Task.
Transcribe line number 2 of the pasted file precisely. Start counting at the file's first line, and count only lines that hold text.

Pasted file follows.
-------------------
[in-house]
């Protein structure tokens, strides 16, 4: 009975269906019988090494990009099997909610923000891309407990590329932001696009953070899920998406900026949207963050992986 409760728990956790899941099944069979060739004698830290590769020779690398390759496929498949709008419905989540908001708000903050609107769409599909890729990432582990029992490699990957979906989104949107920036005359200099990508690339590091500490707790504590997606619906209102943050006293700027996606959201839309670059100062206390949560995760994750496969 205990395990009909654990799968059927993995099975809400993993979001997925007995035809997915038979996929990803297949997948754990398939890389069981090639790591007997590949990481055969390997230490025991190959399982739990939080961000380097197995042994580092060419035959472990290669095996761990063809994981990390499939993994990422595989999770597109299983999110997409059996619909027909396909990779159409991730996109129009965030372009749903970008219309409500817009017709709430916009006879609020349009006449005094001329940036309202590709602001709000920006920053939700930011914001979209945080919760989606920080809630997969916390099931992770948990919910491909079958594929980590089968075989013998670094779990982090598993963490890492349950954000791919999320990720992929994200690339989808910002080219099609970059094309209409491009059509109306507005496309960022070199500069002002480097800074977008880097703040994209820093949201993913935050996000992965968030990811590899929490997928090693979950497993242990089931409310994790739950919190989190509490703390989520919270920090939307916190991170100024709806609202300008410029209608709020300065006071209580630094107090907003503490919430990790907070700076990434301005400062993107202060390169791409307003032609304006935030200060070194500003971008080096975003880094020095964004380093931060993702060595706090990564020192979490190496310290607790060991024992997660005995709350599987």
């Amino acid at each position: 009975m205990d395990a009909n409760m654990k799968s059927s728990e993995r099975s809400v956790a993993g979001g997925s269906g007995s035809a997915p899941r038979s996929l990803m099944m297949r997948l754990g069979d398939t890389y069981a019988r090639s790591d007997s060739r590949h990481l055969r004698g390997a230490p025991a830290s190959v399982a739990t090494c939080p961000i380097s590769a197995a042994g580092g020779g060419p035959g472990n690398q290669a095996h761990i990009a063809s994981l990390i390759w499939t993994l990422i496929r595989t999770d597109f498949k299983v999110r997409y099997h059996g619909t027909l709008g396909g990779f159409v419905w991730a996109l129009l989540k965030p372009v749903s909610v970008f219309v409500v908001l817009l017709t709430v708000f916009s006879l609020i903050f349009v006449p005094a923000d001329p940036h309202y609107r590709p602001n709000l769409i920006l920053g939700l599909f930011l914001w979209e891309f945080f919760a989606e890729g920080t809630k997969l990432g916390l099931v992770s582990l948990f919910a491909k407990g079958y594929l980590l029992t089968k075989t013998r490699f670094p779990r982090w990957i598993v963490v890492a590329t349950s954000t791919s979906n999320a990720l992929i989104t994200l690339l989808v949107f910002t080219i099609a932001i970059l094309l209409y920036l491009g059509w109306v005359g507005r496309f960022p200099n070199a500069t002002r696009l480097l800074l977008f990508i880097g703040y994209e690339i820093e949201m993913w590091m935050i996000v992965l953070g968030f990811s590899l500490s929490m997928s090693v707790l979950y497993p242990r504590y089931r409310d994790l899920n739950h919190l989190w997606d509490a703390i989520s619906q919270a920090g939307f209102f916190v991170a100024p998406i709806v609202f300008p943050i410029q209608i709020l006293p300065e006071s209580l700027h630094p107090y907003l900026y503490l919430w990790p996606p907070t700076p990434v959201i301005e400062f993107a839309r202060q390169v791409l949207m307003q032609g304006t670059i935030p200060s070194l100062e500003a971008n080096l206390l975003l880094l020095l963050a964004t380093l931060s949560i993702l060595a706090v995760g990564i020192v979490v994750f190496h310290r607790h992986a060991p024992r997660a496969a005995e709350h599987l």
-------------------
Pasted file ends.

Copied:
């Protein structure tokens, strides 16, 4: 009975269906019988090494990009099997909610923000891309407990590329932001696009953070899920998406900026949207963050992986 409760728990956790899941099944069979060739004698830290590769020779690398390759496929498949709008419905989540908001708000903050609107769409599909890729990432582990029992490699990957979906989104949107920036005359200099990508690339590091500490707790504590997606619906209102943050006293700027996606959201839309670059100062206390949560995760994750496969 205990395990009909654990799968059927993995099975809400993993979001997925007995035809997915038979996929990803297949997948754990398939890389069981090639790591007997590949990481055969390997230490025991190959399982739990939080961000380097197995042994580092060419035959472990290669095996761990063809994981990390499939993994990422595989999770597109299983999110997409059996619909027909396909990779159409991730996109129009965030372009749903970008219309409500817009017709709430916009006879609020349009006449005094001329940036309202590709602001709000920006920053939700930011914001979209945080919760989606920080809630997969916390099931992770948990919910491909079958594929980590089968075989013998670094779990982090598993963490890492349950954000791919999320990720992929994200690339989808910002080219099609970059094309209409491009059509109306507005496309960022070199500069002002480097800074977008880097703040994209820093949201993913935050996000992965968030990811590899929490997928090693979950497993242990089931409310994790739950919190989190509490703390989520919270920090939307916190991170100024709806609202300008410029209608709020300065006071209580630094107090907003503490919430990790907070700076990434301005400062993107202060390169791409307003032609304006935030200060070194500003971008080096975003880094020095964004380093931060993702060595706090990564020192979490190496310290607790060991024992997660005995709350599987």